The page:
extensive practice.1 James Crosby, F.S.A., of London, a
well-wisher to both counties, tried to bring about a compromise. Larking
offered to express his regret for anything he had done to offend Bish Webb—
"anything for the sake of peace"—but nothing seems to have
come of Crosby’s efforts.
And so the meeting called for 22nd October took place: Crosby
wrote Larking a long account of it, which is thus recorded in the
"The weather was terrific and only 15 were present.
Crosby’s suggestion that a Kent Society being now formed, it would be
impertinent in Surrey to interfere, was scouted, as was also the list of
our 215 Members, including the chief men of the County, gathered in one
month. A Resolution was proposed for carrying the Junction into effect—Crosby
moved an amendment, to the effect that the attempt at amalgamation was
needless and ungracious, and thanking the Surrey people for having aroused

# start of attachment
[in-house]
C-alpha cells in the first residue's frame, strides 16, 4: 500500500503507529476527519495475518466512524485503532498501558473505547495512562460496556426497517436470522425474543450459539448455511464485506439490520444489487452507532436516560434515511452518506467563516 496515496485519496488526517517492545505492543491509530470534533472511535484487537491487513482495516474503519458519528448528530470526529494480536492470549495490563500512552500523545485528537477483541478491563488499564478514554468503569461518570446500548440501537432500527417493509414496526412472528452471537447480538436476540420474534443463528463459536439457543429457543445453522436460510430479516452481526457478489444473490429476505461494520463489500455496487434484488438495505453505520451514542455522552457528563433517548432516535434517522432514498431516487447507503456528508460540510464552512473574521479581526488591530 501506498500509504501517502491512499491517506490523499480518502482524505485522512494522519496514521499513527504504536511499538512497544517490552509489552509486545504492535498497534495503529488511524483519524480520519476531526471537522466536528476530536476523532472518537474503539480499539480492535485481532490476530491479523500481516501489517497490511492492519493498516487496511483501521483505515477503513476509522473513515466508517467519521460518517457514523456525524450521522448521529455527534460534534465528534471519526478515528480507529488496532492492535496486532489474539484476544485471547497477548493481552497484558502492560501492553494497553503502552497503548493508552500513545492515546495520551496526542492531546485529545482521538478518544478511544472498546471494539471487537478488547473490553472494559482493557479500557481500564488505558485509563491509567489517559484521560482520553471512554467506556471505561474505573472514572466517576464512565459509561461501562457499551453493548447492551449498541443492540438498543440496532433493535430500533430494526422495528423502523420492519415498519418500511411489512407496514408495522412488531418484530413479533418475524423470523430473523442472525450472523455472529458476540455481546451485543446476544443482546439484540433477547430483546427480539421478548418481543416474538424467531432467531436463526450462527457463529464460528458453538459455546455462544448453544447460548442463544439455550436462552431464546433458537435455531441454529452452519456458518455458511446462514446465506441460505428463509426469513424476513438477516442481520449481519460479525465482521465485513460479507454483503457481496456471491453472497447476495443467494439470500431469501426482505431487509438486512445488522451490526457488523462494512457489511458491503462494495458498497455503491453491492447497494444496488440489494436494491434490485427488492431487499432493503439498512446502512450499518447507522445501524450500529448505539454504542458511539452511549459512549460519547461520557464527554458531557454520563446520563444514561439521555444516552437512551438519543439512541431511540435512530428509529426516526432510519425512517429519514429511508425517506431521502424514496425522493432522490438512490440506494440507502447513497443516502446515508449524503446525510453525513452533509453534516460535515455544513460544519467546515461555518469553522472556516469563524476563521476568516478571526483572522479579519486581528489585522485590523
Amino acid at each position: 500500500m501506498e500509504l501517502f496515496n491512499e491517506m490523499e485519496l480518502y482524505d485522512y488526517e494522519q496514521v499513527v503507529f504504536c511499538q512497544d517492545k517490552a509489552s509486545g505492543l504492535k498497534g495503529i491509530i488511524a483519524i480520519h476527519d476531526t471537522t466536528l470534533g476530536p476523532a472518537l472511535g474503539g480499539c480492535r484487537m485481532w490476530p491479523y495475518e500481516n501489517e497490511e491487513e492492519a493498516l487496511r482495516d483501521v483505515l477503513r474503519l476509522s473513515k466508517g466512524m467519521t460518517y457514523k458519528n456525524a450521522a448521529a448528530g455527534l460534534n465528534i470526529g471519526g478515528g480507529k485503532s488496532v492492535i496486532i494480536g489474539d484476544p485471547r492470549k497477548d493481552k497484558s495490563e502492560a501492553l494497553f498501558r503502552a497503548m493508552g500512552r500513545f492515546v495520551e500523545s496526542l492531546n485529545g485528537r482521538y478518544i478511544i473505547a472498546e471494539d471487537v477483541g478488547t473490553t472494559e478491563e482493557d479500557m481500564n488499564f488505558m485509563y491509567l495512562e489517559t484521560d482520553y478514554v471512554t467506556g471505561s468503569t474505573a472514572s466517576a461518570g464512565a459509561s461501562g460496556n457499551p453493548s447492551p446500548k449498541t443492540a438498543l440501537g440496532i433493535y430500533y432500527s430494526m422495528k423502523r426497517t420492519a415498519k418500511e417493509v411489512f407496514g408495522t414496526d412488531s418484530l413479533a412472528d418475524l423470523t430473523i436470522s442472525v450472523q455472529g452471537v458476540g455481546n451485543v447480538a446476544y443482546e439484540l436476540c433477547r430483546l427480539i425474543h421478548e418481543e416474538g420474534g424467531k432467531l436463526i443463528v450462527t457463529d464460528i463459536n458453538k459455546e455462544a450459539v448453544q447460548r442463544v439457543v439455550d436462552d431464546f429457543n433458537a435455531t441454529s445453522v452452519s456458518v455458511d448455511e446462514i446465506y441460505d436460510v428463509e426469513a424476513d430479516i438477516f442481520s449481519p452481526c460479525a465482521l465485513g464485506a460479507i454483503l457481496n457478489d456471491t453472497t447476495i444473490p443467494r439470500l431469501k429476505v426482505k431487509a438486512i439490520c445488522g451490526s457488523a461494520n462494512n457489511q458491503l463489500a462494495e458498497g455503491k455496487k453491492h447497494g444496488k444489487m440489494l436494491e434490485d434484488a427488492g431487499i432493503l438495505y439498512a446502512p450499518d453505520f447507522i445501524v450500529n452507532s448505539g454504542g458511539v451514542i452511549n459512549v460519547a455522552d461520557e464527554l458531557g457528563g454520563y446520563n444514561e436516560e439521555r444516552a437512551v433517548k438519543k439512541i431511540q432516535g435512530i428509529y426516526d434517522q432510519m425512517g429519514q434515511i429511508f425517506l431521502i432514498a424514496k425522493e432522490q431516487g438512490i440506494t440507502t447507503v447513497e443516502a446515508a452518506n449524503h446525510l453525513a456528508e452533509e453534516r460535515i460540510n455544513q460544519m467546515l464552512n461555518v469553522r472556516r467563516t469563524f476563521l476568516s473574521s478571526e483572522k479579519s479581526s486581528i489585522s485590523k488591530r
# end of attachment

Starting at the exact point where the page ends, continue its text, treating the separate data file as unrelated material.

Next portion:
Kent to action. The amendment was lost, there being 7 for and 8 against.
The Original motion was then put, when oddly enough that was lost too
(neither the proposer nor the seconder voting for their own motion); there
being 7 for, and 8 against it— so ‘there is an end of it’ says
Crosby—I doubt, seeing the
mood of Webb—my prophecy, however, thus far is true:
Crines pulvere collivit’
—though in the past tense it don’t exactly scan . . . nei
could that selfwilled, headstrong, reckless man scan his task and
capabilities—’ adulteros crines pulvere coffivit ‘—peace be with him—and
if he attempts to revenge himself by fresh assaults, as I fully expect that
he will—mark me, his second fall will be heavier and fouler than the
Thus the threat of what, to Larking, appeared to be little short of
annexation by Surrey seemed to have been disposed of. Now he could get on
with the affairs of the Society, and deal with its own, internal, problems,
of which perhaps the most serious was the dilatoriness of the printer to
whom was entrusted the printing of the many circulars which at this time
Larking was sending out by the hundred. His exasperation with the printer is
only too plain—" that’ man is incurable," "helpless and
hopeless," "arousing from his slumbers and blunders,"
"his paltry excuses about the delays," are a few of the entries in
But a more sinister entry appears on 12th November: "The
1 For this
information I am indebted to our member and very good friend, Mr. A. W. G.
Lowther, F.S.A., the present Honorary Secretary of the Surrey Archaeo1ogica1